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Analysis: After firing McCarthy, Emanuel faces bigger problem

Now that Rahm Emanuel has gone against his political instincts by firing his larger-than-life police superintendent, the mayor faces an even bigger political dilemma that could define his legacy.

He must find a worthy replacement for Garry McCarthy without making worse racial tensions brought to a boil by the Laquan McDonald shooting video.

The video played around the world of a white Chicago Police officer pumping 16 rounds into the body of the black teenager not only sealed McCarthy’s fate. It also made the job of filling McCarthy’s shoes that much more difficult.

Hispanic elected officials will almost certainly demand that the permanent job be awarded to First Deputy Police Superintendent John Escalante, who will serve as acting superintendent until a permanent replacement is chosen.

But Escalante is already a political flashpoint. McCarthy’s decision to appoint him to replace retiring First Deputy Al Wysinger, who is African-American, infuriated the City Council’s Black Caucus and triggered demands for McCarthy’s ouster even before the Laquan McDonald video was made public.

Hispanics may also lobby behind the scenes for Hiram Grau, the former Chicago deputy superintendent and former state police director who was chosen by Emanuel to recommend police reforms as part of a five-member Task Force on Police Accountability.


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State’s Attorney Anita Alvarez postpones fundraiser, citing McDonald case
Rep. Gutierrez dumps Anita Alvarez over Laquan McDonald case
Michael Sneed: Garry McCarthy blindsided by firing
Dan Mihalopoulos: Murky CPD order on use of force could seal Van Dyke’s fate
Mary Mitchell: McCarthy overstayed his welcome
Neil Steinberg: Emanuel’s solution creates three new problems

Having succeeded in forcing Emanuel’s hand, black elected officials are equally certain to  demand that McCarthy’s replacement be an African-American to restore public confidence between citizens and police in the black community so shaken by the department’s handling of the McDonald shooting.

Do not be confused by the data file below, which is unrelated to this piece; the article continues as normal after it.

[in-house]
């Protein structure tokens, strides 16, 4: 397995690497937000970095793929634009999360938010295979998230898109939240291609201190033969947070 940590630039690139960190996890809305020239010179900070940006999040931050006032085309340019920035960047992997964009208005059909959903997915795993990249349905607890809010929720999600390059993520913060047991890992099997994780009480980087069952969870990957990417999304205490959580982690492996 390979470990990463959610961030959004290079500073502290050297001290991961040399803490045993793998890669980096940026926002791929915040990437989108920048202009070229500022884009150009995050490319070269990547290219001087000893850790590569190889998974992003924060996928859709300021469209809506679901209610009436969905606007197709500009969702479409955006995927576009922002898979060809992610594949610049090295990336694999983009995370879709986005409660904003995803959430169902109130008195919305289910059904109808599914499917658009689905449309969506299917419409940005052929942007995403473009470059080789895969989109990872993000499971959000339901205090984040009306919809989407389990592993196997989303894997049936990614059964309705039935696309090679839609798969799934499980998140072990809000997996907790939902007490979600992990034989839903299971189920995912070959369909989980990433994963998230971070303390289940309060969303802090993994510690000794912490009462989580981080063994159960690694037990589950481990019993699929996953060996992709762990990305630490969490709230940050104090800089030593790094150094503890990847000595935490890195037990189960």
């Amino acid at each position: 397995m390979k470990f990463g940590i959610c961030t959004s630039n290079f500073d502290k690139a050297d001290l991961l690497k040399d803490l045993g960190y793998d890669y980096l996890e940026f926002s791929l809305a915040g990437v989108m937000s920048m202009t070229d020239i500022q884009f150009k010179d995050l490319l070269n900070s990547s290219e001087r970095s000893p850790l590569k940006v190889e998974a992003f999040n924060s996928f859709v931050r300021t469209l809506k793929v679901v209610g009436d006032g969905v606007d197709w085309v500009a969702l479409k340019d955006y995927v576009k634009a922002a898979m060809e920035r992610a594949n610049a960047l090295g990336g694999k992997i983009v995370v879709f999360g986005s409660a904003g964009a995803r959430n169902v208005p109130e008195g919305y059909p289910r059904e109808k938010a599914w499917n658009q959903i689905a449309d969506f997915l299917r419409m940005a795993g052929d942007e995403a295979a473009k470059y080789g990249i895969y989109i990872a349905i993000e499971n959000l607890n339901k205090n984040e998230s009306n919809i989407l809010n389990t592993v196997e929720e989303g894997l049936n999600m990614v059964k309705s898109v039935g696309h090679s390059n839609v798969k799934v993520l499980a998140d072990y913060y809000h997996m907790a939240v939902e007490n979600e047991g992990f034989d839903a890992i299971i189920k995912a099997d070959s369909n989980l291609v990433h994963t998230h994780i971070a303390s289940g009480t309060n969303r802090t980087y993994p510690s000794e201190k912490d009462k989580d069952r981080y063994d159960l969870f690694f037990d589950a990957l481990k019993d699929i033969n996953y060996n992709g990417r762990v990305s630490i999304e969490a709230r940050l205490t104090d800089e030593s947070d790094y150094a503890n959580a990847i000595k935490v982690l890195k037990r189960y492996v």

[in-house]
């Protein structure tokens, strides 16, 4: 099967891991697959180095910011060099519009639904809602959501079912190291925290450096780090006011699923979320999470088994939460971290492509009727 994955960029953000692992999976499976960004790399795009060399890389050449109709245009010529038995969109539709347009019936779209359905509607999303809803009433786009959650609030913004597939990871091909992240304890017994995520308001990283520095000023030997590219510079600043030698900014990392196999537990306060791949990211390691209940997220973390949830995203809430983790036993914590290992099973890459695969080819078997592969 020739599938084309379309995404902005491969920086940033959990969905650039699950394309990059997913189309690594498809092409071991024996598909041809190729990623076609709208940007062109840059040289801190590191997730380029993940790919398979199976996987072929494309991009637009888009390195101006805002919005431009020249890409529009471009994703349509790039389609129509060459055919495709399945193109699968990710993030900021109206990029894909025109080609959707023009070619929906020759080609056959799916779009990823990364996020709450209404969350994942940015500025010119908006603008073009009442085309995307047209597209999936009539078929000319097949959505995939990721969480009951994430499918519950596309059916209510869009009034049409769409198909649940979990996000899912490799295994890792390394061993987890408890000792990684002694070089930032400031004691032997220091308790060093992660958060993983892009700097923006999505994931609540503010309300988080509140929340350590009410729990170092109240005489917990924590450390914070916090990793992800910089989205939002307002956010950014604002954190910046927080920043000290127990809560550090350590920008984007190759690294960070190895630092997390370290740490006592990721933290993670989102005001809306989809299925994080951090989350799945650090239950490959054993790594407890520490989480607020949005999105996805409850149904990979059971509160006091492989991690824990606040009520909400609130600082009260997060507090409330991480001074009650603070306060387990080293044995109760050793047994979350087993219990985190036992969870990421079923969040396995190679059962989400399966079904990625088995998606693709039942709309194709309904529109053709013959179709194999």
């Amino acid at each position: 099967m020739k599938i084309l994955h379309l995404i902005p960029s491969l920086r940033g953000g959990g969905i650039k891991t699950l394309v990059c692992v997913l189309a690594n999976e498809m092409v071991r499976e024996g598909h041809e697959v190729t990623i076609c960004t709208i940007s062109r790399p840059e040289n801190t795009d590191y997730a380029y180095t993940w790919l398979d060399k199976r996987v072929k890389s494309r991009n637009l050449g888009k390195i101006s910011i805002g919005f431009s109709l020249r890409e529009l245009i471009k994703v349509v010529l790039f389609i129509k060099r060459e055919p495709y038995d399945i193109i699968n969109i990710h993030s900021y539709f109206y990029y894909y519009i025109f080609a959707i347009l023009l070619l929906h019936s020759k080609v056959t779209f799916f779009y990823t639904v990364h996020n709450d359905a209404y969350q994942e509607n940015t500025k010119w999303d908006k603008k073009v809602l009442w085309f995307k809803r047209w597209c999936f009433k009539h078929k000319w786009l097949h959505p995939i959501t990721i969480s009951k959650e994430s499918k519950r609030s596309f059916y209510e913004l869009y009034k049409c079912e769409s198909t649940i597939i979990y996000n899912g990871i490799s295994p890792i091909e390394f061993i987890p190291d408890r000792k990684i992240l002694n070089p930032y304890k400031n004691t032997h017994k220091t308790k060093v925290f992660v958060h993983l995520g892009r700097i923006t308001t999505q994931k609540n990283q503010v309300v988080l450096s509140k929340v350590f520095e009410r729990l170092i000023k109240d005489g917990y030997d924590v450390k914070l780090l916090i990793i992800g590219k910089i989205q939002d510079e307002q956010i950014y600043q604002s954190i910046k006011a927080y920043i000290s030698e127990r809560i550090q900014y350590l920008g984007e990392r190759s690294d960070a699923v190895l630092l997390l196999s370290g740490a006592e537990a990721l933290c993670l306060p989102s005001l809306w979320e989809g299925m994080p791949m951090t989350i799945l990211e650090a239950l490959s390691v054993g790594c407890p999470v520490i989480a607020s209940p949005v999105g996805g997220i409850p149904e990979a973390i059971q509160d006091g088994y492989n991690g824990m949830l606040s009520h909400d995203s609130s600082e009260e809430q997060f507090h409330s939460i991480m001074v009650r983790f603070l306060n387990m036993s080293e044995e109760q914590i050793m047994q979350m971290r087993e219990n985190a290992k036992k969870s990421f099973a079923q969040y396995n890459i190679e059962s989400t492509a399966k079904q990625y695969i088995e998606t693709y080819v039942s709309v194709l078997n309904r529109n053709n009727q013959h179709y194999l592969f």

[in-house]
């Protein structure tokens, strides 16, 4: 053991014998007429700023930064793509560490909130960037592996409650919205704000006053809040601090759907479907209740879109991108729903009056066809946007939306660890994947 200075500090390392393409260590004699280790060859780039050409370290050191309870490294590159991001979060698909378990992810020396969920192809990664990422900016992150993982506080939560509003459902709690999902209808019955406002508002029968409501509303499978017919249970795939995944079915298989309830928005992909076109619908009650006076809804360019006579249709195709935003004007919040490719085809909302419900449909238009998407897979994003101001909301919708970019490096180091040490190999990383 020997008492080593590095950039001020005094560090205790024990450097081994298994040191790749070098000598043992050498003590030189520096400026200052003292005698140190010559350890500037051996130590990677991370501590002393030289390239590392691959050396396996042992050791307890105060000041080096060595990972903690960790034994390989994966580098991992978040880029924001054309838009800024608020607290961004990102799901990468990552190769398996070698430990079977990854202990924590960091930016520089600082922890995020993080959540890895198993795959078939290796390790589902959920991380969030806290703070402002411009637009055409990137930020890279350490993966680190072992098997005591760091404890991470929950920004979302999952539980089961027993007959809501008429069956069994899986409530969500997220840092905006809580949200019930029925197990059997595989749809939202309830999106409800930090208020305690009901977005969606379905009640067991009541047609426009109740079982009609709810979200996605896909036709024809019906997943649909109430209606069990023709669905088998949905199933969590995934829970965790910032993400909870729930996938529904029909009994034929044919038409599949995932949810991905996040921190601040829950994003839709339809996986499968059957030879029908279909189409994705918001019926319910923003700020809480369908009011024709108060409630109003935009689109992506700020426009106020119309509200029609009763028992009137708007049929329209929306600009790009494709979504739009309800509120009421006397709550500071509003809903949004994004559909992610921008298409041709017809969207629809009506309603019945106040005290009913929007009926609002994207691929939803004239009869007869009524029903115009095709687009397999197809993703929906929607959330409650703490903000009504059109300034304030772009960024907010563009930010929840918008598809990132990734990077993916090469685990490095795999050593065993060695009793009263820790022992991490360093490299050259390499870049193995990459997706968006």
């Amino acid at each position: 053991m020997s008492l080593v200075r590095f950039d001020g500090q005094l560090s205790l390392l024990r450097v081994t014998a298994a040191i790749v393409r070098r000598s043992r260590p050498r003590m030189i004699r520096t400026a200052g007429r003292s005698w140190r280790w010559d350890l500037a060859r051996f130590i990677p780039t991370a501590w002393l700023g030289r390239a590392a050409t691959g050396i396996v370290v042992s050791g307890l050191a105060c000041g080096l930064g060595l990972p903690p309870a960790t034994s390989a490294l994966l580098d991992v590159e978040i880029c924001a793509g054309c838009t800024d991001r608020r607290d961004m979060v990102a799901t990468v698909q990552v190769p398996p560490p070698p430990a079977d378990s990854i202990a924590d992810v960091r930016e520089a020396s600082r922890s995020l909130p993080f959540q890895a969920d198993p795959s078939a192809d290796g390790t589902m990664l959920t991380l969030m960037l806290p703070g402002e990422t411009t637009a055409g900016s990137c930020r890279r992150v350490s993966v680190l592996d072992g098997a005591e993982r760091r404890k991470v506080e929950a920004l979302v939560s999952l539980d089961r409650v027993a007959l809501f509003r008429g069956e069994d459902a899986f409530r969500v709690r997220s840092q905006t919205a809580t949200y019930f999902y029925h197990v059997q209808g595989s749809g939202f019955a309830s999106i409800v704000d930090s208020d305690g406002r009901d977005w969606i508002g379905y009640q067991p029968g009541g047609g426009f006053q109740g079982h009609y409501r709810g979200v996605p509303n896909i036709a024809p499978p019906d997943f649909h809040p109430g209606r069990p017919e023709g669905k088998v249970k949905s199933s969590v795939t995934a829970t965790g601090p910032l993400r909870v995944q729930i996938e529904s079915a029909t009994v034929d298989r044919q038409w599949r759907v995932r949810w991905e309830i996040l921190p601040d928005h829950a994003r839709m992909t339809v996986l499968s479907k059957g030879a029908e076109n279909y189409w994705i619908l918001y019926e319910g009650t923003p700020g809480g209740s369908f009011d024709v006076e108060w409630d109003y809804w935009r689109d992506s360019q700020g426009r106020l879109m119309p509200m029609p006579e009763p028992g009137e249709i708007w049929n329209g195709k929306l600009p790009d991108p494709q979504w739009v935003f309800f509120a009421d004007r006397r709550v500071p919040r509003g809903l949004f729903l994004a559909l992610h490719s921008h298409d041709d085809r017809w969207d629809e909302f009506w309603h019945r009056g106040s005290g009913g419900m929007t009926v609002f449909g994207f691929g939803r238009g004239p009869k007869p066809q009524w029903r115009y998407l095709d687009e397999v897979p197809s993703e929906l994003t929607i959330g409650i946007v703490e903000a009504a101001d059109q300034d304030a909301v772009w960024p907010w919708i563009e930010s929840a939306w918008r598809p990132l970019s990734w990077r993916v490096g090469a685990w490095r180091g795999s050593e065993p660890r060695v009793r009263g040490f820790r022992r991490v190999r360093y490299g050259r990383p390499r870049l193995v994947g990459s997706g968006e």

Several aldermen are openly lobbying for Wysinger’s return, even though he is best remembered for being the statue who stood motionless behind McCarthy at news conferences.

“I believe in my heart that Al Wysinger will be a great choice to lead the department. Al has the respect of the community as well as the entire police department,” said Ald. Anthony Beale (9th), former chairman of the City Council’s Police Committee.

Cook County Board President Toni Preckwinkle, who lobbied hard for McCarthy’s ouster, said the new superintendent need not necessarily be black. But it must be someone willing to make the “structural changes” necessary “so there’s not an effort to cover up, deny, misplace evidence and perjure when bad things happen.”

“The mayor complains about the code of silence in the black and Hispanic communities that prevent people from coming forward and sharing information. What about the code of silence in the police department that protects bad cops?” Preckwinkle said.

Another strong black candidate is Charles Ramsey, the former deputy police superintendent who went on to lead the police departments in Washington D.C. and Philadelphia. Ramsey was Emanuel’s first choice in 2011 before pricing himself out of the market by demanding a salary in excess of $400,000.

The case for a black superintendent is strengthened by the fact that the surge in shootings and gang violence under McCarthy’s watch disproportionately impacted the African-American community and left many of those  neighborhoods under siege.

They need only point to the execution murder of  9-year-old Tyshawn Lee as proof. The boy was lured into an ally by a gang member seeking revenge after his brother was killed in a gang-related shooting.

That initial nationwide search for a new superintendent will be conducted by the Police Board, whose president, Lori Lightfoot, is another member of Emanuel’s Task Force on Police Accountability.

They will narrow the list to 10 candidates then winnow the names to three finalists from which the mayor can choose. Escalante will almost certainly be one of them unless he blows his audition.